Cut-Price Supermarkets Linked To Weight-Gain, Experts Warn

PA/The Huffington Post UK  |  Posted: 5/04/2012 08:30 Updated: 5/04/2012 08:30

Supermarket Linked To Weight Gain

Shopping at Lidl may provide fat discounts but is also associated with pounds that are better shed than saved, a study has shown.

Customers of cut price supermarkets are likely to be heavier and fatter than those who shop at expensive city centre stores, say researchers.

The French study, which named Lidl as an example of a "hard discount" supermarket, found a similar trend among people who visited stores far from where they lived.

Discount shopping was associated with higher body mass index (BMI) and waist circumference (WC) even after adjusting for social background and distance from the store. However, the link was stronger among shoppers with a poorer education.

Efforts to improve eating habits, such as promoting healthy foods, should target specific supermarkets, the scientists suggest.

The study, published in the online journal Public Library of Science ONE, was conducted in Paris between 2007 an d 2008.

A total of 7,131 people shopping in more than 1,000 different supermarkets were surveyed.

Researchers compared customers from a range of Parisian supermarkets, including the upmarket Monoprix chain, large "hypermarkets" such as Cora, and the "hard discount" stores Aldi, Ed and Lidl.

The team led by Dr Basile Chaix, from the INSERM research institute in Paris, wrote: "After controlling for individual and residential neighbourhood SES (socio-economic status) and distance to the supermarket, and using the Monoprix brand (expensive citymarkets located in city centres) as the referent, participants shopping in certain supermarket brands, especially hypermarkets such as Cora or in hard discount supermarkets such as Ed or Lidl, had greater BMI and WC."

There was a "strong interaction" between education levels and discount shopping. The association between shopping in a hard discount store and greater body weight was "markedly stronger for lower education levels" said the researchers.

Conversely, people who shopped in organic stores were much more likely to have a lower BMI and slimmer waists.

The study also found that just 11.4% of participants went food shopping mainly in their own neighbourhood.

This was significant because previous research on shopping habits tended to assume people bought food near where they lived.

The researchers added: "Causal effects of supermarket brand, type, and SES (in support of which our observational data do not provide solid evidence) may stem from the differential availability of healthy foods such as fruits/vegetables or fish, from the availability of low-cost energy-dense foods in hard discount supermarkets, or from the differential advertisement, showcasing, or nutritional labelling of these products in the different supermarkets, all of which may constrain or influence individual purchasing behaviour".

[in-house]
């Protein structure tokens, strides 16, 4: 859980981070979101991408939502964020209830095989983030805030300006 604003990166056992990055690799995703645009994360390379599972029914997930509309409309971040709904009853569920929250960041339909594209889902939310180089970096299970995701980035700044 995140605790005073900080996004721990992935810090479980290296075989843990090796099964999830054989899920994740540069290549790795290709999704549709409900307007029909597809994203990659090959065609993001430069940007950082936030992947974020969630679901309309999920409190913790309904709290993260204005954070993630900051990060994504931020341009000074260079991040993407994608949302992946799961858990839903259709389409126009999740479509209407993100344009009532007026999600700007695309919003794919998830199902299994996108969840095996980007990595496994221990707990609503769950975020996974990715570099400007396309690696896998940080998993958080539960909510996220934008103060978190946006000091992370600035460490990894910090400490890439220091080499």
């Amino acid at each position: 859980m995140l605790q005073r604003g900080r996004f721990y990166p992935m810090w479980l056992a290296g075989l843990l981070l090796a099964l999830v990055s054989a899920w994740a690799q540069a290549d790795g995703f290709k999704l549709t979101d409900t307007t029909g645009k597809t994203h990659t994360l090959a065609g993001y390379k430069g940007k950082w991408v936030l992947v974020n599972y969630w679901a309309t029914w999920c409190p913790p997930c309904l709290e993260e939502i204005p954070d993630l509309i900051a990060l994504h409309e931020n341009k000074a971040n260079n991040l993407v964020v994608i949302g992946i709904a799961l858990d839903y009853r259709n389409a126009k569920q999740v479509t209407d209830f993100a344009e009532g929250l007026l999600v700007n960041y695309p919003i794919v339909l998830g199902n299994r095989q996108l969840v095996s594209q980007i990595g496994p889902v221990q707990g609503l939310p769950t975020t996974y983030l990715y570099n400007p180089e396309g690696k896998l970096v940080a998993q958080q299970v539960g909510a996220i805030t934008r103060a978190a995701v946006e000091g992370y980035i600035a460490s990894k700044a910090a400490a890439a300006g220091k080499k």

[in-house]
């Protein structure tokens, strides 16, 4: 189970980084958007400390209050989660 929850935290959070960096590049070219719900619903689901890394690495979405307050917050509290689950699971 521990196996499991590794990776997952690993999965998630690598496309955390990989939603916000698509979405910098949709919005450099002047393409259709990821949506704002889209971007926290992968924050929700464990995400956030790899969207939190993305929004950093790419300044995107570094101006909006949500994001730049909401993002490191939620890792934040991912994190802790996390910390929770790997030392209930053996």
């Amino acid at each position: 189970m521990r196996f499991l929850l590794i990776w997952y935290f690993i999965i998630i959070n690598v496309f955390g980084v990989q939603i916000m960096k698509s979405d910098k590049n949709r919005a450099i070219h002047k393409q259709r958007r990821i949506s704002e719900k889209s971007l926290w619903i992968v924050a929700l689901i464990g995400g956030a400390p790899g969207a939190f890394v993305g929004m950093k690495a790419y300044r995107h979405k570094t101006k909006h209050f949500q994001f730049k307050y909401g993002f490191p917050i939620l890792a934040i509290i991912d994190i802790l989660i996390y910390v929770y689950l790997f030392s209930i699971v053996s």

Strategies targeting food-buying behaviour in specific supermarkets may be an "efficient strategy" because supermarkets "are the very place where dietary preferences are concretely materialised and translated into a definite set of purchased foods", they said.

Loading Slideshow...
  • Hidden Fat Traps Lurking In Your Food

  • Dried Fruits

    Dried fruits are a great tasting snack, but beware they are often sprayed with a sugar solution before being packaged.

  • Sushi

    Sushi can come packed with mayonnaise (or mayo based sauces) as well as other sauces full of hidden calories.

  • Fruit Smoothies

    Not all smoothies have potential fat traps - ones made entirely from wholefood ingredients and fresh fruit, are packed with nutrients and vitamins. However, don't be fooled into thinking that all smoothies make a healthy drink. Many processed smoothies are so full of added sugars, syrup, additives and full-fat milk (and sometimes ice cream), that you'd be better off having a large milkshake from your local takeaway.

  • Vegetable Crisps

    It may seem like the healthier alternative to a packet of salt and vinegar crisps, but veggie crisps have the same fat content as ordinary crisps.

  • Frozen Yoghurt

    Frozen yoghurt is usually low in calories - but the sugar content can be sky high.

  • Chicken Wraps

    A tortilla wrap may contain carbohydrate than a slice of bread, but most pre-packed wraps are packed full of hidden fat traps, such as processed meat, mayonnaise and butter.

  • Processed Cereal

    Many cereals contain a host of different sweeteners to make them more tasty, so make sure you check the sugar content before piling it into your breakfast bowl.

  • Low Fat Muffins

    Choosing a low-fat muffin over a full fut version may seem like a clever move, but in reality, the snack can contain more sugar. This means that not only could your 'healthier' muffin contain more calories, it may be less filling too.

  • Gluten-Free

    Gluten-free aren't necessarily more healthy. Many gluten-free foods are processed and packaged, meaning they still have the fat traps other foods have.

  • Rice Cakes

    Rice cakes can be a low calorie snack - as long as you stick to plain and don't pile on the toppings.